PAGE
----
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tv   News  Al Jazeera  April 14, 2015 9:00pm-10:01pm EDT

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>> firming up support. >> i've made it clear from the outset that i.s.i.l. was an enemy, and we'll make sure that they do not threaten the united states the iraqi prime minister comes to washington and the white house throws support behind him in the fight against i.s.i.s. a rising tide of refugees. >> we are seeing an increase of the people who arrive who make the crossing unsafely to europe the search for a better life forcing record unanimousnumbers of
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migrants to make the dangerous journey to europe. >> they came in and tied our hands behind our bookack looking back on the hostage crisis with iran. we speak to one of them and recep tayyip erdogan goes after pope francis for his comments about the genocide of armenians 100 years ago. good evening. we begin with the war in iran. today the white house pledged to support the iraqi government in a battle with i.s.i.l. >> president obama met with abd-rabbu mansour hadi in the oval office are saying the u.s. would provide $200 million in humanitarian aid for the country, falling short of what
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the country hoped for - asking for weapons and fighter jets. the president says the funding will help those displaced in the battle against i.s.i.l. >> for a partner like iraq, it is very important for us to coordinate our activities so the impression is not that the united states can move back into iraq but rather the united states is doing what is ultimately best for the iraqi people, even as we join in fighting a common enemy. after the meeting president obama avoided questions about future military aid adding we are discussing. patty culhane has the latest. >> reporter: as iraq prime minister abd-rabbu mansour hadi arrived in washington his staff in baghdad made it clear to reporters he was coming here for reinforcements in the fight against the islamic state of iraq and levant. on his list surveillance drones
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attack helicopters and fighter jets, saying they needed them to take back mosul and anbar. when asked, this is how president obama responded. >> i think this is why we are having this meeting, to make sure that we are continually improving our coordination making sure that iraqi security forces are in a position to succeed his press secretary went further. >> there were no specific requests made by the iraqi prime minister. >> reporter: the u.s. is pledging humanitarian aid 205 million more than last year. >> president obama was specific on one point. saying all foreign assistance has to go to the government of the iraq saying it sends a message that sovereignty is arrested and when it comes to accountability they would be responsible for war crimes. human rights groups complains the u.s. and iraqi officials are not doing enough on that front. >> the u.s. has put in place the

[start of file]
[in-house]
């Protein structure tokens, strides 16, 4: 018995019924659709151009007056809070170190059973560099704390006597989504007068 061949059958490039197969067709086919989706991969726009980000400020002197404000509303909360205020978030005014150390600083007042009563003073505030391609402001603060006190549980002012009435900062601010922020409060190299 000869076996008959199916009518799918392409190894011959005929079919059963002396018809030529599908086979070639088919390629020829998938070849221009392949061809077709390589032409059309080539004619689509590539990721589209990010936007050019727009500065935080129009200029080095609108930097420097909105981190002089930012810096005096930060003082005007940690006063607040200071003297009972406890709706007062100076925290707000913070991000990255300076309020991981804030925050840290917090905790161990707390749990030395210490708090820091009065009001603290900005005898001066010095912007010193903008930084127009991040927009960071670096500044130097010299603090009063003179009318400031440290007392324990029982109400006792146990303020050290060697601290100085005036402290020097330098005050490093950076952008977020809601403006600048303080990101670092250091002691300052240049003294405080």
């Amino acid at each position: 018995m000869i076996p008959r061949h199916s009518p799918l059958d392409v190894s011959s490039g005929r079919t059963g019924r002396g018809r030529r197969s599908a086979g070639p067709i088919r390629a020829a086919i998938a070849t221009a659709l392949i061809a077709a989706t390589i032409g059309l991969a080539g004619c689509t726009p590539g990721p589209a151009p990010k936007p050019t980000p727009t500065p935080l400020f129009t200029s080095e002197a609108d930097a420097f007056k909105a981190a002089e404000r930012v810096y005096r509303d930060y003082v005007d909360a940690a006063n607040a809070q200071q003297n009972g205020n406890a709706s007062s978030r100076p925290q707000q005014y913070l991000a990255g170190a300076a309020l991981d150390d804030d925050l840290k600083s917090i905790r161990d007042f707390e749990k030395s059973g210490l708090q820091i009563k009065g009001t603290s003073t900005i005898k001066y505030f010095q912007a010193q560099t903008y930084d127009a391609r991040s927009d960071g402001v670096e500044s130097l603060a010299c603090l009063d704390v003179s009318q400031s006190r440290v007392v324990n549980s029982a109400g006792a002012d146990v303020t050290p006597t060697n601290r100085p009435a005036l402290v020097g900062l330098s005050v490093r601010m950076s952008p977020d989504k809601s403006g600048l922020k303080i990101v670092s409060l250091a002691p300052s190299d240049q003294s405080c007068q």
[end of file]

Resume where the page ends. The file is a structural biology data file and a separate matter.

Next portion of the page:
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resources to know what is happening with the weapons who they are going to we know who they are supposed to go to. we don't know if that's whoened up using them. >> the most leverage with the iraqi government is the control of air strikes. supplying drones and fighter jets lessens that power. after this meeting, it's not cheer that the u.s. is ready to give that up joining us now is jamie mcintyre in washington d.c. we heard the president say the u.s. wants to make sure iraq is in a position to succeed, how is that played out on the ground in iran? >> well the u.s. and its coalition partners are doing what it does best providing the precision air strikes. the focus is an baiji, a city up the road from tikrit and on the way to mosul, one of the gapes. the pentagon describes these are shaping operations designed to weaken the i.s.i.l. defense, and of the air strikes conducted
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yesterday in iraq, across iraq half of them were focussed on i.s.i.l. fighting positions and equipment in beiji. it's not just beiji that the u.s. is softening up the defense, basing the operations. they are focussed on ramadi and anbar province those are two places where the united states is hoping that iraqi ground forces wants the u.s. air strikes - once they have done their jobs they will allow the ground forces to move in. it's a slow process, but the u.s. says it's pushing i.s.i.l. back. >> the iraqi prime minister made it clear he wants more arms and aircraft. how soon mite the u.s. deliver that weaponry. >> iraq is slated to get some u.s. f-16 fighter jets, but need the pilots to fly them. the pilots are undergoing training at luke air force base
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out in arizona. and it probably will be several months before the pilots graduate and are ready to take part in the operations. the fact is that this indicates in this - you know the campaign against i.s.i.l. in iraq and syria is not something that will be wrapped up this year. as pentagon officials say it will go on for several years, particularly in syria where the u.s.-led coalition has not been able to make much progress at all. >> jamie mcintyre in washington d.c. >> doug oliphant is a senior fellow at the new american foundation and a former director for iraq at the national security council, and joins us from washington. doug good to see you. let's start with the visit. did he fail in his mission by getting this nominal aid from the united states? >> i think certainly this is less than what he came here for. he is here to get something substantial that shows to the